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Unified Board Model
Church council model
Do all members of the Church Council Model need to be Members of the United Church of Canada.?
THat of course would depend on who you talk to......
I have heard both sides of the question argued.
Technically the arguement is that since a church council is a court of the church then all members should be "full" members of the congregation. In practical terms however....................
Gord is correct.
So there's three models now? I remember Session/Stewards and Unified Board from my UCCan days. My family church switched to Unified Board when I was quite young, I think. Certainly, it was running with a unified board by the time I was old enough to appreciate and understand such things. When did Church Council come along?
The only boards I remember from my early days in the UCCanada were blackboards and corkboards.
What about those with a blend of Unified Board and Sessions/Stewards?
LOL. My parents were proverbial "pillars of the church" and Dad spent several terms on the board over the 24 or so years that I was growing up and living at home. Couldn't avoid knowing about the board, in other words, whether I was actually interested or not.
You didn't have flannelboards??
Yes, I am interested in this blend too
Say, now that you mention it redbaron, we did! Thanks for the memory. The church that I'm in right now has a pretty small leadership board -- the pastor and two deacons.
I guess one of the questions I have is can a church have any blend of Church governance that they want and it doesn't matter what the manual says? Does it have to be okayed by Presbytery or Conference?
Again a matter of opinion.
As long as the duties required by the manual are happening I can't see Presbytery raising a big stink. If one wants to try a drastically new form of governance, even as an experiment, it might be a politically good idea to keep the Presbytery (who has oversight over the congregation) apprised of what is happening. All the more so if it works because it might be something to share!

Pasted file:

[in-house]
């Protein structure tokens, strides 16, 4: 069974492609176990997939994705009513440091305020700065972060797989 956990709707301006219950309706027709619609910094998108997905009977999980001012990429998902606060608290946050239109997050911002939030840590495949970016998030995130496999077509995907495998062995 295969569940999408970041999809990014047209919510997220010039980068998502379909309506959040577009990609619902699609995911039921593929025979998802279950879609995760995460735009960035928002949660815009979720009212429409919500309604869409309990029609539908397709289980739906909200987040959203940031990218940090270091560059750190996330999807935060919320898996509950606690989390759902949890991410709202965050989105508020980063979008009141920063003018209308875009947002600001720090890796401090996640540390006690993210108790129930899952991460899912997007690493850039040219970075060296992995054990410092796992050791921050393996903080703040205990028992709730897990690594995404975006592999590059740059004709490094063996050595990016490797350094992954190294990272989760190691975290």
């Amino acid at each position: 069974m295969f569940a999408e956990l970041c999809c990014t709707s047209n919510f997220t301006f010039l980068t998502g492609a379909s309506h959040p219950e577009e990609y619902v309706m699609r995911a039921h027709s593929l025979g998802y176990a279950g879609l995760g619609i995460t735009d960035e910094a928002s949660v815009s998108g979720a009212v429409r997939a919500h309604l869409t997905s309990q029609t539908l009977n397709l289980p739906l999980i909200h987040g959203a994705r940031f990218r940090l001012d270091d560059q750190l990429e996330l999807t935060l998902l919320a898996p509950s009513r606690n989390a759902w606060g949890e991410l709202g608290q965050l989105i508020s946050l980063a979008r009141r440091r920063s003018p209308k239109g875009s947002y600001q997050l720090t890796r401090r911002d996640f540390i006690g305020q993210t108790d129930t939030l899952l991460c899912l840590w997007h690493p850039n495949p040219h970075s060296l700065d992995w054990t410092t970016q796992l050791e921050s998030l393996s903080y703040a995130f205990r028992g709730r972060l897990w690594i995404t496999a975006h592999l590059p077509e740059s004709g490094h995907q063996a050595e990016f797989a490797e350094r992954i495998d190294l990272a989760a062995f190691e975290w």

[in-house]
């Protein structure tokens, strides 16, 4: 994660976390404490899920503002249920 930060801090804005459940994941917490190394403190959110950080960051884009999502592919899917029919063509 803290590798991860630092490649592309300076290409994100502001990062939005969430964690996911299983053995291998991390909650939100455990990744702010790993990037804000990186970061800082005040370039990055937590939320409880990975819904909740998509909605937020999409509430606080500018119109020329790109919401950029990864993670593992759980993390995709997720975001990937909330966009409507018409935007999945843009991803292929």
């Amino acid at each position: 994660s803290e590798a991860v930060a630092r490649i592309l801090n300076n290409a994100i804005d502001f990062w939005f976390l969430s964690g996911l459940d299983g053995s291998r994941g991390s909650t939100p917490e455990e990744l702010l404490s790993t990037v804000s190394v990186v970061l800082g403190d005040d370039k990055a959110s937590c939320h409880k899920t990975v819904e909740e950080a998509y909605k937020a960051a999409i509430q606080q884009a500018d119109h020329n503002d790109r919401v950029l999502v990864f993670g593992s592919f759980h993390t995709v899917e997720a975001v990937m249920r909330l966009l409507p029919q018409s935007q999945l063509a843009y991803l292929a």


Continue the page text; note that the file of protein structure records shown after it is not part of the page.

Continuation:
Conference has nothing to say about it (except when a Presbytery Decision [and the capital D is important there] is being appealed).
Actually you need to have your form of governance oked by Presbytery - many presbyteries give guidance.
AS I say it depends who you talk to. MAny Presbyteries only get involved if asked, or if things go off teh rails.
Just FYI, so you know where I'm at, my UU fellowship used to use a board + council structure (the church council model mentioned above?). The board was elected at the annual meeting and finance, stewardship, and personnel committees reported directly to the board. Remaining committees (property, worship, education, etc.) reported to council which consisted of the committee chairs and was moderated by the vice-chair of the board, who then took the reports and recommendations that came out of council meetings back to the full board.
However, our volunteer pool was finding this structure problematic, so we moved to something more like a unified board. Council was dissolved, instead board members were given responsibility for specific areas of congregational life. Relevant committees then reported to the appropriate board member (e.g. Finance and Stewardship report to the Treasurer, Worship and RE report to a Living Tradition trustee, and so on).
And, to the best of my knowledge, our governance is governed entirely by our own corporate by-laws. UUA and CUC provide guidance and consulting services to assist congregations in setting up an appropriate structure for governance, but how a church is governed is ultimately up the congregation.
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